NIHD members met at Ecore headquarters to discuss nurses' role in health care design and how flooring impacts patient and caregiver satisfaction.
The need to include nurses in the planning and design of health care spaces was emphasized by leaders of the Nursing Institute for Healthcare Design (NIHD) during a recent meeting at the headquarters of flooring company Ecore, Lancaster, Pa.
The meeting focused on the latest in health care facility design and the influence of nurses — or lack of it — in the design of the built environment. The importance of flooring in providing patients’ safety and caregivers’ comfort also was covered at the session.
“Although nurses are not necessarily the planning and design decision-makers — they are mainly architects and interior designers — their input and voices are critical to ensuring that the health care environment is well-suited for their needs,” says Yolanda Keys, R.N., president, NIHD.
According to the NIHD, nurses are one of the most underutilized resources in the planning and design of clinical environments.
“Nurses should play a major role in the design process because they are on the forefront of patient care,” Keys says. “The future of health care environments relies on their input in order to truly innovate and transform the delivery of care for the better.”
The discussion was hosted by Ecore leaders Art Dodge, president and CEO; Bo Barber, vice president of marketing and business development; and Mark Huxta, director of health care sales.
In addition to nurses’ roles in health care design, the group also covered broader challenges in designing the health care space.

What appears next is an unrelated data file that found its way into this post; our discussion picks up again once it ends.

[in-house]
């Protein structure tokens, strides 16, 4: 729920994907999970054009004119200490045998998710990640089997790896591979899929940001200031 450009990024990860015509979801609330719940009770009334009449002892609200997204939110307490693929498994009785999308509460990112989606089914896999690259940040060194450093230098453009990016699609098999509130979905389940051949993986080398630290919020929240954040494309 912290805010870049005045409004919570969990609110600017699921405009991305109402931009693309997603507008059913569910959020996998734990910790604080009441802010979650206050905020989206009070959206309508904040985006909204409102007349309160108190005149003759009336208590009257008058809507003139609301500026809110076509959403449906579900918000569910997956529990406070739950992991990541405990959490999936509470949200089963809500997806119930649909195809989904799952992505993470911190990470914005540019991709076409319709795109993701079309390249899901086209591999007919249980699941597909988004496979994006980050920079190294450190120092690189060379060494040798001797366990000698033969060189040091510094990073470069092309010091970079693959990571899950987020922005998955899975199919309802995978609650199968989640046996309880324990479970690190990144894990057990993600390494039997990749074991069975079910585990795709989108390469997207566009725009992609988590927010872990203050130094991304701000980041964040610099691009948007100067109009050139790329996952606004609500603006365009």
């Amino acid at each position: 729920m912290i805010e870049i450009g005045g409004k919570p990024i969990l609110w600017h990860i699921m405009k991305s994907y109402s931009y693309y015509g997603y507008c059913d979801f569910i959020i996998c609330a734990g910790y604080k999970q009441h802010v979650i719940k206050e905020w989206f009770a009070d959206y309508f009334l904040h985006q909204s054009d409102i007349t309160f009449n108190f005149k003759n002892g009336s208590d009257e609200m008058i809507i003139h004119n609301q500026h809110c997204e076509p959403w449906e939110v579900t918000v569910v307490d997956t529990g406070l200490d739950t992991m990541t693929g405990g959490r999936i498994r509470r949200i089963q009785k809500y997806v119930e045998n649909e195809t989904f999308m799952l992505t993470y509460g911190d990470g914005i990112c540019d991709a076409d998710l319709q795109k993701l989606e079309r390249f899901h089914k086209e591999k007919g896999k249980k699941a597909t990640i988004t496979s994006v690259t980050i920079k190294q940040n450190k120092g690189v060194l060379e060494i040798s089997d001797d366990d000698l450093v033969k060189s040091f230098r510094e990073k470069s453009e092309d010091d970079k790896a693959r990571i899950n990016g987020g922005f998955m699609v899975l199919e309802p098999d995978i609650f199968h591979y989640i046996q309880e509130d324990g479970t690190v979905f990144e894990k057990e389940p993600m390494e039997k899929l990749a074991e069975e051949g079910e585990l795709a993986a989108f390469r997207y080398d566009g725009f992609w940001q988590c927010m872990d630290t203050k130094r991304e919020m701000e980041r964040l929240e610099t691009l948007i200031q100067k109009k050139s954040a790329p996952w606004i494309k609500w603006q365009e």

Economics is one of the most influential factors affecting design decisions, says Joyce Durham, NIHD president-elect. “Other important considerations in the specification of different types of surfaces include safety, noise, durability and aesthetics.”
NIHD was formed in 2010 as a nonprofit association dedicated to educating and inspiring nurse leaders about their role in health care design and construction. The organization provides tools and research, peer education and mentoring, and a connection to other members.
Health Facilities Management published a cover story titled "Nurses’ Orders" in its May 2016 issue that reported how architects more frequently are turning to nurses for their insights on how to improve health care facility design.
At the meeting with Ecore, the nursing group agreed that flooring is an important component of health care facility design.
“Flooring selection and performance is an important topic, but one that’s not often discussed,” Durham says. “When it comes to flooring, a major issue is acoustics and noise reduction as studies show this has an impact on patient outcomes. A typical solution to combat noise is the specification of carpeting or sound-absorbing ceiling panels.”
“Floors are an integral part of the human interface in a health care facility,” Huxta of Ecore says. “Patients, nurses, doctors and visitors all touch a floor more than any other health care surface. That’s why flooring ergonomics, safety and acoustics are such important factors in flooring selection.”
One challenge to testing floor performance, however, is that there are no objective, universally accepted criteria for measuring flooring ergonomics in the health care setting.
Ecore, however, has petitioned the American Society for Testing and Materials to establish a committee to review the need for focused testing protocol that will address the issues of patient safety related to injury from falls.
In addition to the roundtable discussions, NIHD members toured Ecore’s York, Pa., manufacturing plant, the only vertically integrated rubber recycling plant in the world. The plant produces many of Ecore’s flooring products, including the Tru premium collection, which was designed for the health care and other commercial environments.